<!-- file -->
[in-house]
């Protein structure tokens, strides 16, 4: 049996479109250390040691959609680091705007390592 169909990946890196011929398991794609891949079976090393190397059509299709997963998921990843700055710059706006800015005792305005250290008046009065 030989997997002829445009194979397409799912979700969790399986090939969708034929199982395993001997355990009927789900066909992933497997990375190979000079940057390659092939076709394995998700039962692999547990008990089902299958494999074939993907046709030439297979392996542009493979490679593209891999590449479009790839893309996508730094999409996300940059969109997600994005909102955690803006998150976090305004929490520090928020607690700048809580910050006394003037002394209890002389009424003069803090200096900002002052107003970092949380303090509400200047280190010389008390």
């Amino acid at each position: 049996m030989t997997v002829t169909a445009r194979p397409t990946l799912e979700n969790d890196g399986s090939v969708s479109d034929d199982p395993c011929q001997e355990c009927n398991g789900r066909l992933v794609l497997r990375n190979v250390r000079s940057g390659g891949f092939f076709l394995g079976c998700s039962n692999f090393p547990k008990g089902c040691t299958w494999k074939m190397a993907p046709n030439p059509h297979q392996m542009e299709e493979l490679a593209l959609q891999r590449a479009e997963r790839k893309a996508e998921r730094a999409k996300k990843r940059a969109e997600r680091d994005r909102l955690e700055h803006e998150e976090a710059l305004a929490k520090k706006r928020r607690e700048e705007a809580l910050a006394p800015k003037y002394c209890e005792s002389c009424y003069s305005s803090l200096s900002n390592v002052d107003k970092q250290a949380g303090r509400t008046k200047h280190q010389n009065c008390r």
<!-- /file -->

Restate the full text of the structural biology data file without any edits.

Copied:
[in-house]
């Protein structure tokens, strides 16, 4: 049996479109250390040691959609680091705007390592 169909990946890196011929398991794609891949079976090393190397059509299709997963998921990843700055710059706006800015005792305005250290008046009065 030989997997002829445009194979397409799912979700969790399986090939969708034929199982395993001997355990009927789900066909992933497997990375190979000079940057390659092939076709394995998700039962692999547990008990089902299958494999074939993907046709030439297979392996542009493979490679593209891999590449479009790839893309996508730094999409996300940059969109997600994005909102955690803006998150976090305004929490520090928020607690700048809580910050006394003037002394209890002389009424003069803090200096900002002052107003970092949380303090509400200047280190010389008390």
């Amino acid at each position: 049996m030989t997997v002829t169909a445009r194979p397409t990946l799912e979700n969790d890196g399986s090939v969708s479109d034929d199982p395993c011929q001997e355990c009927n398991g789900r066909l992933v794609l497997r990375n190979v250390r000079s940057g390659g891949f092939f076709l394995g079976c998700s039962n692999f090393p547990k008990g089902c040691t299958w494999k074939m190397a993907p046709n030439p059509h297979q392996m542009e299709e493979l490679a593209l959609q891999r590449a479009e997963r790839k893309a996508e998921r730094a999409k996300k990843r940059a969109e997600r680091d994005r909102l955690e700055h803006e998150e976090a710059l305004a929490k520090k706006r928020r607690e700048e705007a809580l910050a006394p800015k003037y002394c209890e005792s002389c009424y003069s305005s803090l200096s900002n390592v002052d107003k970092q250290a949380g303090r509400t008046k200047h280190q010389n009065c008390r």